731 players registered for the $1,500 Mixed-Limit Hold'em tourney, Event #41, which was structured with alternating 30-minute periods of fixed-limit and no-limit action. By the end of the day, only 98 players remained, including top pros Ricky Sanders, Fabrice Soulier, Jan Von Halle and Lou Esposito, who are all chasing the leader, Jonathan Tamayo. The top 72 finishers will cash, and the winner will earn $219,508 in addition to the champion's gold bracelet.
At the end of play on Day 1, these were the chip leaders:
Jonathan Tamayo — 98,100
Ricky Sanders — 88,000
Klein Bach — 65,600
Daniel Kraus — 49,975
Jose Tavares — 48,900
Alexander Borteh — 46,950
Peter Rho — 46,000
Otto Richard — 45,700
Benjamin Landowski — 44,425
Heung Yoon — 42,400
Among the notables in attendance were 2007 WSOP Player of the Year Tom Schneider, two-time bracelet winner David Grey, 2002 Main Event winner Carlos Mortenson, and recent bracelet winners Barry Greenstein, Daniel Negreanu, Kenny Tran and Dario Minieri – each of whom had early exits from this event. Going deeper into the event, but out before the end of the day, were such famous faces as Chris Ferguson, Joe Hachem, Andy Bloch, Humberto Brenes and John Juanda.
If you were going to go up against a huge pocket pair today, the hand to have was Q-8. First Kenna James had his bullets snubbed by Q-8 after an eight on the flop was joined by a queen on the river. Then, Theo Tran was knocked out when his cowboys were shot down by the Q-8 on a board that read J-Q-Q-10-8.
In a round of no-limit, new bracelet winner David Benyamine found a timely double-up. After a flop of , Benyamine went over the top of his opponent's check-raise for the rest of his chips. Benyamine showed for top pair, his opponent was on a draw with . The turn was the , pairing the board, and the river missed his opponent as well. But Benyamine was not to earn his second bracelet in this event. He busted out during the limit hold'em round pushing all in with . His opponent showed a dominating and Benyamine found no help on the board.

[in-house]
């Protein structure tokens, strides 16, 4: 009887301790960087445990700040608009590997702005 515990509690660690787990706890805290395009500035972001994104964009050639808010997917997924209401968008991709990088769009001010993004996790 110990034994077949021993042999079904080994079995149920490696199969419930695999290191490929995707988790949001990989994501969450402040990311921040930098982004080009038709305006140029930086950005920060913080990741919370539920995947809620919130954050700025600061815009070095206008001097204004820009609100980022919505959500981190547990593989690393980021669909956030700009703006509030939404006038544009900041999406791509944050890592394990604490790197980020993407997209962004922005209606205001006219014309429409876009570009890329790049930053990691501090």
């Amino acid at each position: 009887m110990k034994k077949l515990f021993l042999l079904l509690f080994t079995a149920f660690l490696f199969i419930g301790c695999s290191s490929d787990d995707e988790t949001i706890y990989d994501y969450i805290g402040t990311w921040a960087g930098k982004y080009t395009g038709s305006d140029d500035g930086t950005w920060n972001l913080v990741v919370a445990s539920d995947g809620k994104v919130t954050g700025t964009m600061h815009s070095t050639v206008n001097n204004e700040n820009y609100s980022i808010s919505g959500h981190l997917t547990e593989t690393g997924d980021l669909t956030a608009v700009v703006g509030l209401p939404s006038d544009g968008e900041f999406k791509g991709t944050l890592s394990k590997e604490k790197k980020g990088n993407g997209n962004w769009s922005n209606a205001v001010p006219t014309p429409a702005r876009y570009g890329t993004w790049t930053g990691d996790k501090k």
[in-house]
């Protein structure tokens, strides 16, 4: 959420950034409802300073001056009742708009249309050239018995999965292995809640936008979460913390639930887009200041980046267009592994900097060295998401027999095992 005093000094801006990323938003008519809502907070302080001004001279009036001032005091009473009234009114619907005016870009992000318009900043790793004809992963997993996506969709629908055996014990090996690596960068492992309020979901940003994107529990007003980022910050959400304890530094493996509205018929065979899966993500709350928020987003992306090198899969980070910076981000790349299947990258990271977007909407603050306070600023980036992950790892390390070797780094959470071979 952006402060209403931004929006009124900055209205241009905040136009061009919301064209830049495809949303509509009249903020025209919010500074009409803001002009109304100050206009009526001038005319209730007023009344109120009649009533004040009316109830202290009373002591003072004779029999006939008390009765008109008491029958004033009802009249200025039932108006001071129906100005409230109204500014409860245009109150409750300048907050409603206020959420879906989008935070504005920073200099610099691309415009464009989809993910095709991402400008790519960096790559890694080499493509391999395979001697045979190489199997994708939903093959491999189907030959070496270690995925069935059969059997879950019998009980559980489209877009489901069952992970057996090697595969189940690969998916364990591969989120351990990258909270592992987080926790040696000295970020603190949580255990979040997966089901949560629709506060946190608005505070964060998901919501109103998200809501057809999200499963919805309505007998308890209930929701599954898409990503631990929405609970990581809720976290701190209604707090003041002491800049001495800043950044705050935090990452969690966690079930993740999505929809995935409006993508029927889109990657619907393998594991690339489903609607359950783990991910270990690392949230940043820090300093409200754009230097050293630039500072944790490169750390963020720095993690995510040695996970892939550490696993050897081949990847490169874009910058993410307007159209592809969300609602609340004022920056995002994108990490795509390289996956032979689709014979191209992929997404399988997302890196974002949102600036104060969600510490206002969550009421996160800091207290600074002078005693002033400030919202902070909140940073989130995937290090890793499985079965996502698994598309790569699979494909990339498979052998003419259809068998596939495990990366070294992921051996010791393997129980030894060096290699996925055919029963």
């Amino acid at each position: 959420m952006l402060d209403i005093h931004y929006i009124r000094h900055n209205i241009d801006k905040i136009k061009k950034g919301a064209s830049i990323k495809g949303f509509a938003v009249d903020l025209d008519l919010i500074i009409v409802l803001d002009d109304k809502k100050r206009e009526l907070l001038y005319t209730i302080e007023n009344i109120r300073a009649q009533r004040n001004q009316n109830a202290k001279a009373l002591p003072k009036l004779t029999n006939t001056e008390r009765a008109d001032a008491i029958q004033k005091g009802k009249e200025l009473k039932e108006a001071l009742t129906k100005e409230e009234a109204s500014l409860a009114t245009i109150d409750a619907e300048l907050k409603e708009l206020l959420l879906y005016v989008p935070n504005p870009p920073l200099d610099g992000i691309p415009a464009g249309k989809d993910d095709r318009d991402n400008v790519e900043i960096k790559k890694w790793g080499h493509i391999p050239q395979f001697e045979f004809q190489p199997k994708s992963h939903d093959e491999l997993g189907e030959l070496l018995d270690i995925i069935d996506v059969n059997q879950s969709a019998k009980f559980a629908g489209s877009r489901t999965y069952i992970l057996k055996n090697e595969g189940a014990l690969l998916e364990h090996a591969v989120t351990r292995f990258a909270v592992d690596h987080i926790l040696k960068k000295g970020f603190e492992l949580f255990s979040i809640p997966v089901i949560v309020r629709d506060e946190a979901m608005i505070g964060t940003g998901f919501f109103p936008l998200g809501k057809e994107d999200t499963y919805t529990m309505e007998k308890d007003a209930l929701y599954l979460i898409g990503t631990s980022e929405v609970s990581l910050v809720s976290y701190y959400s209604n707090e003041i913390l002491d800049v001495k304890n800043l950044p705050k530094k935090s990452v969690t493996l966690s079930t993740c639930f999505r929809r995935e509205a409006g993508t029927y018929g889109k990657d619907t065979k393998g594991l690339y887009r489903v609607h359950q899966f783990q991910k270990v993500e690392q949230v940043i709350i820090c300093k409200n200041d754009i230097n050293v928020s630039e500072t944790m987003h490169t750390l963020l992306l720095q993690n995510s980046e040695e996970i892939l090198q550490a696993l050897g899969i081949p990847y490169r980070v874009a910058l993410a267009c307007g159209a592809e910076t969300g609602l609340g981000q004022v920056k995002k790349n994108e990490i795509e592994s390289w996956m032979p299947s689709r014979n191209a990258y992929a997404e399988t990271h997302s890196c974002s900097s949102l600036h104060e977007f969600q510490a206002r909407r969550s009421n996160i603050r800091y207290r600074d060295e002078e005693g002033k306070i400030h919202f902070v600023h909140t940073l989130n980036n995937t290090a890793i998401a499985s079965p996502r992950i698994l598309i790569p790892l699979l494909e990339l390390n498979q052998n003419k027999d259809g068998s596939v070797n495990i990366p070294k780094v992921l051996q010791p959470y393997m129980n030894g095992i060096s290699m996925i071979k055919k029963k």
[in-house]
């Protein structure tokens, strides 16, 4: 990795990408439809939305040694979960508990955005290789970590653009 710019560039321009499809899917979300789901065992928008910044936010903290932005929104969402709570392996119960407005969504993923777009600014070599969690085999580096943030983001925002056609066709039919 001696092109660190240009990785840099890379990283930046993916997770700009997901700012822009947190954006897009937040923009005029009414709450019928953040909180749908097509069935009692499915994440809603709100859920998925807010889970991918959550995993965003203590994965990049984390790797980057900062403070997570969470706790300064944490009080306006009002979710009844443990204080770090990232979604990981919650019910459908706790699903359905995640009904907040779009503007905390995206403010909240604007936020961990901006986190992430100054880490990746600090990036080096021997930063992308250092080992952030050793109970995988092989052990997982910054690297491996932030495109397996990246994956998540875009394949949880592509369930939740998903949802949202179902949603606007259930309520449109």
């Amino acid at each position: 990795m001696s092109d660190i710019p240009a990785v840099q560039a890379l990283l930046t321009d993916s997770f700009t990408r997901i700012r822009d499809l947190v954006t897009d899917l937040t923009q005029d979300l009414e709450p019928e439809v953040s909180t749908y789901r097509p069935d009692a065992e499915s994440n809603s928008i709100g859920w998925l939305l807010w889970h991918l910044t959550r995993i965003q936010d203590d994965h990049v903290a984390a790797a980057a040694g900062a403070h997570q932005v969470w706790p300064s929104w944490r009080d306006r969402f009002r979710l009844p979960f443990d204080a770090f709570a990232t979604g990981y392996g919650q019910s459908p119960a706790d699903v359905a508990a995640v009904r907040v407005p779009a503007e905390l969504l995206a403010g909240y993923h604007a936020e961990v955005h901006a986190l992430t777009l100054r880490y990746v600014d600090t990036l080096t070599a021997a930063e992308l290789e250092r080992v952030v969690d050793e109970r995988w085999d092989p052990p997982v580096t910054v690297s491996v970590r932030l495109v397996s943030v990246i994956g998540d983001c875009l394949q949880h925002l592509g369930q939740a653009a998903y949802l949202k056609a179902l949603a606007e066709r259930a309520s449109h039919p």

One of the uglier hands took place during a no-limit round between Derek Lerner and another player. Lerner and two others were in a three-way pot when the flop came 4-6-4. Lerner pushed for his last 2,600 chips and one of his opponents looked him up. Lerner had flopped the full house with pocket sixes. But his opponent tabled 4-4 for quad fours. No case six would appear for Lerner, leaving him the recipient of a tough cooler.
By contrast, Nam Le avoided a painful elimination. Holding pocket kings against his opponent's pocket jacks, the jack on the turn must have been a blow to Le. But with the Q-9-2 flop, the jack gave Le a gutshot straight draw – which he filled thanks to a ten on the river. Le, along with his brother, Allan Le, will be back for Day 2. Not returning is Teddy "Iceman" Monroe, who was in a three-way pot with Allen Le and Alan Snow. The board showed . Monroe had Q-Q, good for a straight on the turn. But Snow had jacks, for a full house on the river. Le mucked what may have been third best.
Ayaz Mahmood and Jan Von Halle had just come from the final table of the $2,000 PLHE tourney, where they finished seventh and fourth, respectively. They found themselves tangling again in this tournament, with Mahmood getting the better of it, scooping the pot with A-Q on a queen-high board. However, Mahmood later busted out, as did another final-table member of theirs, Lee Watkinson, but Von Halle was still in the hunt with 30,000 in chips by the end of play.
Going into the final level, Lou Esposito was nursing a short stack, but he mounted a comeback. In one hand of limit, Esposito moved in with and was called by an opponent holding . He avoided a queen on a board and doubled up. Later, still in limit, he three-bet with A-K and was called. The flop came 10-A-10 and Esposito check-called his opponent's bet. They both checked the five on the river and Espositio took down the hand with aces up. Esposito ended up the day near the top of the pack.
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